Two captains of Seattle’s higher-end dining industry joined forces to embrace our new era of viaduct-free waterfront with a polished destination restaurant a block from Pike Place Market. Credit El Gaucho head Chad Mackay for Aerlume’s understated polish (a coat check, superb service) and chef Jason Wilson for dishes that zero in on the specific marvels of each Northwest season, while also appealing to the broadest possible swath of diners. Sometimes those visions harmonize, whether its ssam-like dungeness crab lettuce wraps, thick slabs of king salmon gravlax with whipped creme fraiche, or an excellent spread of fried chicken. Other dishes suffer from issues sure to bum you out when entrée prices hover in the mid-40s. But, man—that view. Aerlume’s location and pedigree make it a de facto destination restaurant. What you come here for is another matter entirely.
Dacha is a literal diner the way the Borscht Belt is a literal garment, with its limited hours and funky bilevel layout on East Olive Way. The menu’s a serendipitous confluence of co-owner Tom Siegel’s memories (latkes, matzo ball soup, his grandmother’s cheese blintzes, Reubens at Manhattan’s Jewish delis during culinary school) and partner Joe Heffernan’s immense talents with dough, which keeps Dacha’s ubiquitous black bread light and intriguing and its dumplings damn near ethereal. Does it seem weird that the guys behind Madison Park’s Independent Pizzeria would expand into Jewish deli staples and hearty plates from across Eastern Europe? Then try the khachapuri. This canoe-shaped oblong of golden dough, the national dish of the Caucasus republic of Georgia, harbors molten, slightly tangy white cheese in its chewy confines. It’s a revelation, and the reason you might need to wait for a table.
Some restaurants treat their wood-burning grills like status symbols that give good backdrop. Eric Anderson treats the one at his Sunset Hill restaurant like the center of gravity, channeling fire’s primal pleasures into plates whose finesse occasionally requires tweezers. Butter’s often his intermediary of choice, as evidenced by the menu’s smash hit—a patty of charred rice, topped with butter-steeped crab and layered with emulsified dashi and pureed tarragon. While those leaping flames lend themselves to beautifully grilled meat (almost exclusively duck and mangalitsa pig), it also bakes and smokes its way to some of the town’s most artful vegetable dishes. Samara’s a neighborhood restaurant in the sense that it’s in a neighborhood, but this is destination dining.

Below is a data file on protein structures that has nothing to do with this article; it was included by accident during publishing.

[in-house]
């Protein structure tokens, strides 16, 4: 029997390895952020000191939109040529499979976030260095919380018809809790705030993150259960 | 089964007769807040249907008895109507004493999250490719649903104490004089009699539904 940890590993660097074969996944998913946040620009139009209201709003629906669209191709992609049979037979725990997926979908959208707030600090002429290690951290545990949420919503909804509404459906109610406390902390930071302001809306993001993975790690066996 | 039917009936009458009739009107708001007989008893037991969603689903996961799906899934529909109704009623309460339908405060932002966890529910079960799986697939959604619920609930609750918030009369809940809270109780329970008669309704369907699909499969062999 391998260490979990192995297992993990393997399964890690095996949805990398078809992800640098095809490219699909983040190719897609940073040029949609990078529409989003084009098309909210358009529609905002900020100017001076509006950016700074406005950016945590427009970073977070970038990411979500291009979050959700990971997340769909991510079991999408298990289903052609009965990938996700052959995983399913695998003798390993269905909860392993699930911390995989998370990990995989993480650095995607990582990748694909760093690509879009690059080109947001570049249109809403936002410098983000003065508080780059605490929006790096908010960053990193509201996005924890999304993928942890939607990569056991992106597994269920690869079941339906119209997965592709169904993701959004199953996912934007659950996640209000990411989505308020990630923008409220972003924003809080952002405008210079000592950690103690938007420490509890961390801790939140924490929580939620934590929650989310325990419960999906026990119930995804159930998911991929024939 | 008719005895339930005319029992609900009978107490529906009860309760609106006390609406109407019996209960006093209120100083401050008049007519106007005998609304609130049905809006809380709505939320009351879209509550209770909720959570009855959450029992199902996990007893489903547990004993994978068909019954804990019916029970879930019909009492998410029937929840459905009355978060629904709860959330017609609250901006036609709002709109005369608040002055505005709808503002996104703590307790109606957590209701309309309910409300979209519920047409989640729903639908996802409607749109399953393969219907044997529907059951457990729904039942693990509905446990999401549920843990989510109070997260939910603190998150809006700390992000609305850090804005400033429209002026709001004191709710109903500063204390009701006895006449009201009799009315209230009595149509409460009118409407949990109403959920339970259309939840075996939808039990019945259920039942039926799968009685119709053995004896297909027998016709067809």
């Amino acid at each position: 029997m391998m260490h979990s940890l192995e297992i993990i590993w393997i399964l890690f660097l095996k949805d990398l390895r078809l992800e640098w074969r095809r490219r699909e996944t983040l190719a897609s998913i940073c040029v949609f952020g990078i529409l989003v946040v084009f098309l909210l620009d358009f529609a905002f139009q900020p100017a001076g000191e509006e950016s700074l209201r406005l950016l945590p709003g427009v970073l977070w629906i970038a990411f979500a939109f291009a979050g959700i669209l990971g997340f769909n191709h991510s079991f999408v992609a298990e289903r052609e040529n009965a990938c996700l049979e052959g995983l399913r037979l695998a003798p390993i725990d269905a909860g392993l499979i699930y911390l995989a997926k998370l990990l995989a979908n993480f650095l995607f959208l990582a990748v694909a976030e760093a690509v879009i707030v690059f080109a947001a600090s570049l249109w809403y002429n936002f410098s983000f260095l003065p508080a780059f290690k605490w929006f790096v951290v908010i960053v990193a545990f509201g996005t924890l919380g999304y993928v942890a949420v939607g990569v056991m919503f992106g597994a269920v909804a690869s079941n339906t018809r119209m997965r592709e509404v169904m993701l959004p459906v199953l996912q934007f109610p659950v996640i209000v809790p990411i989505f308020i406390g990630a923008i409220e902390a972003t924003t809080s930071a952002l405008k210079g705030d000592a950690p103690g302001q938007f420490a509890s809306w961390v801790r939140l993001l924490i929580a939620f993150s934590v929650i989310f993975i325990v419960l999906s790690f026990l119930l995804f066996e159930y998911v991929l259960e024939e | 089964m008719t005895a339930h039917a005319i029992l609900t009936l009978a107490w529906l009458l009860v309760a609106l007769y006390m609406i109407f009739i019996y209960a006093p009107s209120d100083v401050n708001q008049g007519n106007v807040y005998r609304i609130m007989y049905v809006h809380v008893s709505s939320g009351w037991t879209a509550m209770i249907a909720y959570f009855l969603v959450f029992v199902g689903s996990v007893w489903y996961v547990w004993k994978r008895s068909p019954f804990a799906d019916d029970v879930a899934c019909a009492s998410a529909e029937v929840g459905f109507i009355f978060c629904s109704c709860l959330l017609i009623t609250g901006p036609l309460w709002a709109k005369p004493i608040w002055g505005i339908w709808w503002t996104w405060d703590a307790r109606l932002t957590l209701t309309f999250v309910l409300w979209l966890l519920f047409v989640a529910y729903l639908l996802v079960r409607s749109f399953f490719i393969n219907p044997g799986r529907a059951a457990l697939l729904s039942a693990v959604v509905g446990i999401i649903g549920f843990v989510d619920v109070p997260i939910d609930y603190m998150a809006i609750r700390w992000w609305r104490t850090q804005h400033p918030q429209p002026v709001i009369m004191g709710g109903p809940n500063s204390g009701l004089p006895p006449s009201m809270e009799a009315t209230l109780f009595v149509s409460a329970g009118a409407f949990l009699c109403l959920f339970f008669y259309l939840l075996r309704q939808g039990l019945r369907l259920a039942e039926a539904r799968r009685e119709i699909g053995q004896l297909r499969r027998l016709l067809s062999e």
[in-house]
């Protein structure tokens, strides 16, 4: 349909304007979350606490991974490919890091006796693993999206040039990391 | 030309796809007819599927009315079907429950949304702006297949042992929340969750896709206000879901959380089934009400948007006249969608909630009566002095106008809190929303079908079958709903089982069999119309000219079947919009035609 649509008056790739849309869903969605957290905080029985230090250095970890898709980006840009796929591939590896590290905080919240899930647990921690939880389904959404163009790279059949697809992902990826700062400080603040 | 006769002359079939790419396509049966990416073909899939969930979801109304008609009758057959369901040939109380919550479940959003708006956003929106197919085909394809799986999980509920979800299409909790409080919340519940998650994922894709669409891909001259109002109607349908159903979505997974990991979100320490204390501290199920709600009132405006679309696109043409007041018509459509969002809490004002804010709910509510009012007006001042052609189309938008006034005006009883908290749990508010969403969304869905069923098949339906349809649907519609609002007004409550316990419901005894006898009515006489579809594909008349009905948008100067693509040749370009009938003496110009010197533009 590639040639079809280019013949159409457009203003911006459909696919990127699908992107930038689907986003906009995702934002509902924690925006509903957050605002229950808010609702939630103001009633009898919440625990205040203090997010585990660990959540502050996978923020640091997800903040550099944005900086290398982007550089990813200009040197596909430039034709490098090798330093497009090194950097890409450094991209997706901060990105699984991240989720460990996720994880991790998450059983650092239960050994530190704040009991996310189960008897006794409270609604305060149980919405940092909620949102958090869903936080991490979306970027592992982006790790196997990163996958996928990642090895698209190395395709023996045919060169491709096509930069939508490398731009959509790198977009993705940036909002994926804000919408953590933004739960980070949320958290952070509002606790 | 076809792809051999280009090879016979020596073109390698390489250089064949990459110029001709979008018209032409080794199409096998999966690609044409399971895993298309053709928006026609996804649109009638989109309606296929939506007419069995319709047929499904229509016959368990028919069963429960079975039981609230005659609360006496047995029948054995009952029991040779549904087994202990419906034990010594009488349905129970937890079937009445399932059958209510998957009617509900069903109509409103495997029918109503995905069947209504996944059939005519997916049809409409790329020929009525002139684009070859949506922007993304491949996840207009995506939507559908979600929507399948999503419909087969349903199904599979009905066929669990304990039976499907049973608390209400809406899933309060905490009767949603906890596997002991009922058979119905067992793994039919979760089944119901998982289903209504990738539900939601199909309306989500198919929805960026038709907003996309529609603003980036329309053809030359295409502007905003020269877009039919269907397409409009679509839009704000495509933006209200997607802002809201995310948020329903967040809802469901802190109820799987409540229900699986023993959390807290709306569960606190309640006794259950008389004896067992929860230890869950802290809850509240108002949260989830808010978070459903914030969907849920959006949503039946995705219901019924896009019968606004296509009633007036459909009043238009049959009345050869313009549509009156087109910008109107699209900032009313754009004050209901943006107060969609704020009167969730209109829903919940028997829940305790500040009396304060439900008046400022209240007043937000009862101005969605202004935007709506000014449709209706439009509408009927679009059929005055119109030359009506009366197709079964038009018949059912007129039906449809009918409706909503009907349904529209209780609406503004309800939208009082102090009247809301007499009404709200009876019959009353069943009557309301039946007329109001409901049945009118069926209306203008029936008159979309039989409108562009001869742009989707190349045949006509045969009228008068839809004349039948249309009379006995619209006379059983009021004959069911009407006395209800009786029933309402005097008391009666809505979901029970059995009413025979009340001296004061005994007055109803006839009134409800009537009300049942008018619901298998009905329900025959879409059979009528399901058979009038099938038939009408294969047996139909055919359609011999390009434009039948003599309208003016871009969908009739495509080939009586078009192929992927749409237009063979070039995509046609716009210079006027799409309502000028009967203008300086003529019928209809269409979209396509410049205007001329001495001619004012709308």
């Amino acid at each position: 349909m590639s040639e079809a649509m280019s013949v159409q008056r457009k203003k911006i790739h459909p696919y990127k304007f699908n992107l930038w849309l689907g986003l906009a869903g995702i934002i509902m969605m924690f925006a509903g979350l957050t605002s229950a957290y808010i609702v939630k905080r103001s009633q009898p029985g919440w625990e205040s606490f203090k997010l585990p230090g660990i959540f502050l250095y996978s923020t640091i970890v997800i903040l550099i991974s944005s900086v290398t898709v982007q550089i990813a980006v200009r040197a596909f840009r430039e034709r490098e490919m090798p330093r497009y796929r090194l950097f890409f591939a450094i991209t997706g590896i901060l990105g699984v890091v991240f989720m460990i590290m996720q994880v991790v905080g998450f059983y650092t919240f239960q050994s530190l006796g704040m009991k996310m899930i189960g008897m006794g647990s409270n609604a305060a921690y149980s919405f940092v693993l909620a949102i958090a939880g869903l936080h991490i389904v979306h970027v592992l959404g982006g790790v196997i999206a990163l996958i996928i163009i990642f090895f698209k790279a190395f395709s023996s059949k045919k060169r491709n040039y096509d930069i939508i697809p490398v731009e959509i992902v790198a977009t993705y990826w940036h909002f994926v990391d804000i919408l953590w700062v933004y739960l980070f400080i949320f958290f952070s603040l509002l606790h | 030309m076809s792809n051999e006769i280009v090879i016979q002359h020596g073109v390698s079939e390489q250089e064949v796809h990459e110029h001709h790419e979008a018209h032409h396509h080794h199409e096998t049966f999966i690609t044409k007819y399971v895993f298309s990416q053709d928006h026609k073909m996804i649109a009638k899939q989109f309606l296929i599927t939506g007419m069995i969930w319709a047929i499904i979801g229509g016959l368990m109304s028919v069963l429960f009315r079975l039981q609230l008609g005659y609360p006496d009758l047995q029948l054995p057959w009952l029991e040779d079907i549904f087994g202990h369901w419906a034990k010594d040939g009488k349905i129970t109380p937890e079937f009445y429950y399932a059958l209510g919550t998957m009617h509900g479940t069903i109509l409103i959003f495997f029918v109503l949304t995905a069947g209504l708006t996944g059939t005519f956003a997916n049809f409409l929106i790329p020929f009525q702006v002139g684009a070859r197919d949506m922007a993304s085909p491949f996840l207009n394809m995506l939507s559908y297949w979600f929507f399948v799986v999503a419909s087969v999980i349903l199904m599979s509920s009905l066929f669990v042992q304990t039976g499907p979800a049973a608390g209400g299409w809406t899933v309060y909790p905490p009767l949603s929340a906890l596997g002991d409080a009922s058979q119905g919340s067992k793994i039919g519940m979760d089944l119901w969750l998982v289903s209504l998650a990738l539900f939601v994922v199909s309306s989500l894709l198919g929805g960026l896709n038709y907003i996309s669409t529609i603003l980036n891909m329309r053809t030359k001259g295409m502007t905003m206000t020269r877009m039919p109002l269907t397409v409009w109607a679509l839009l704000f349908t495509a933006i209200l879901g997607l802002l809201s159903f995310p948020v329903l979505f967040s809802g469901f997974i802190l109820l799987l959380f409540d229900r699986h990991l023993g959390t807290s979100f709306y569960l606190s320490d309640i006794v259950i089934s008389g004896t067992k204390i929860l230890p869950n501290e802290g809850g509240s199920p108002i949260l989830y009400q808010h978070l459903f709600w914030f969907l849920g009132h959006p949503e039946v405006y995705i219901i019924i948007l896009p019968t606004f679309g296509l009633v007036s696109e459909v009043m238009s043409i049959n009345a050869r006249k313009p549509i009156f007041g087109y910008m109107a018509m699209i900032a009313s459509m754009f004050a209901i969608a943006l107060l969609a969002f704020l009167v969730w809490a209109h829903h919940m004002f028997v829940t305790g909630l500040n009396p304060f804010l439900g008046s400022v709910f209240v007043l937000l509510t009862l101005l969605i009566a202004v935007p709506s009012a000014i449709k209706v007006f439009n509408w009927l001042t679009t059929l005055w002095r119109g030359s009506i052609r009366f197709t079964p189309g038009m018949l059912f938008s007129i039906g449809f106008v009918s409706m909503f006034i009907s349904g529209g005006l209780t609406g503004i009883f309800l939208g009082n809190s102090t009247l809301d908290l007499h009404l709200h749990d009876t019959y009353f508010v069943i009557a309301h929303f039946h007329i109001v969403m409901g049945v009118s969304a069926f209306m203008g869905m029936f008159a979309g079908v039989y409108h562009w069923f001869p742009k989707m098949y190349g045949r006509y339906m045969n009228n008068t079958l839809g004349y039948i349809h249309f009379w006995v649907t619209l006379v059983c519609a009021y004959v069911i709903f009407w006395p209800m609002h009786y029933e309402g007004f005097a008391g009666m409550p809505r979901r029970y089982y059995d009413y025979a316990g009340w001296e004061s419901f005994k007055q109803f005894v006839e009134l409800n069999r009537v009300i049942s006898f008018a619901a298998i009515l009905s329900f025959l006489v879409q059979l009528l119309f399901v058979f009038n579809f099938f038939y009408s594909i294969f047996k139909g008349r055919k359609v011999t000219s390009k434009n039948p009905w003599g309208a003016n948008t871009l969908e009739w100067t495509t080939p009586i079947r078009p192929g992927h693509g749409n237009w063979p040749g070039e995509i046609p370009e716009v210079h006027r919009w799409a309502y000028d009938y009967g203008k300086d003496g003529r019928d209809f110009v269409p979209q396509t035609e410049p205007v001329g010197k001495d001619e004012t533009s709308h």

Sure, part of the charm of this place is traversing the beat-up passage of Broadway Alley, only to find a nine-seat sushi restaurant hidden behind a barber and a tobacco shop. Here, chef Hideaki Taneda inlays some ornate seasonal traditions of kaiseki within a high-end sushi omakase. Nigiri, naked save a light sear and a swipe of the condensed soy sauce known as nikiri, bookend ritual-thick kaiseki courses like the hassun: eight disparate bites—from a morsel of rich wagyu to broiled eel wrapped in a tamago ribbon—on a single plate. This unlikely alliance of two Japanese culinary traditions works, thanks to the meal’s measured tempo—and some excellent sake pours.
Homer has recently been crowned Seattle Met’s Restaurant of the Year. After a stint as head chef at Sitka and Spruce, Logan Cox opened a restaurant on Beacon Hill that’s ostensibly just a casual neighborhood spot, yet puts out some of the most vivid flavors in the city right now. The rugged ease of dishes large and small belies the deliberate hours of stewing, grinding, and roasting that transform something as humble as meatballs into a kefte-inspired monument amid a pool of sauce—tomato and fried fruits, cinnamon and yogurt whey, reduced for hours into something so rich it’s more syrup than sauce. Homer dedicates a menu section to things one might spread on saucer-size pitas, which arrive at the table almost too hot to touch, soft interior still puffed up with hot air from the dome oven in the corner of the open kitchen. Brace yourself for a wait, but that’s what the Lambrusco spritzes are for.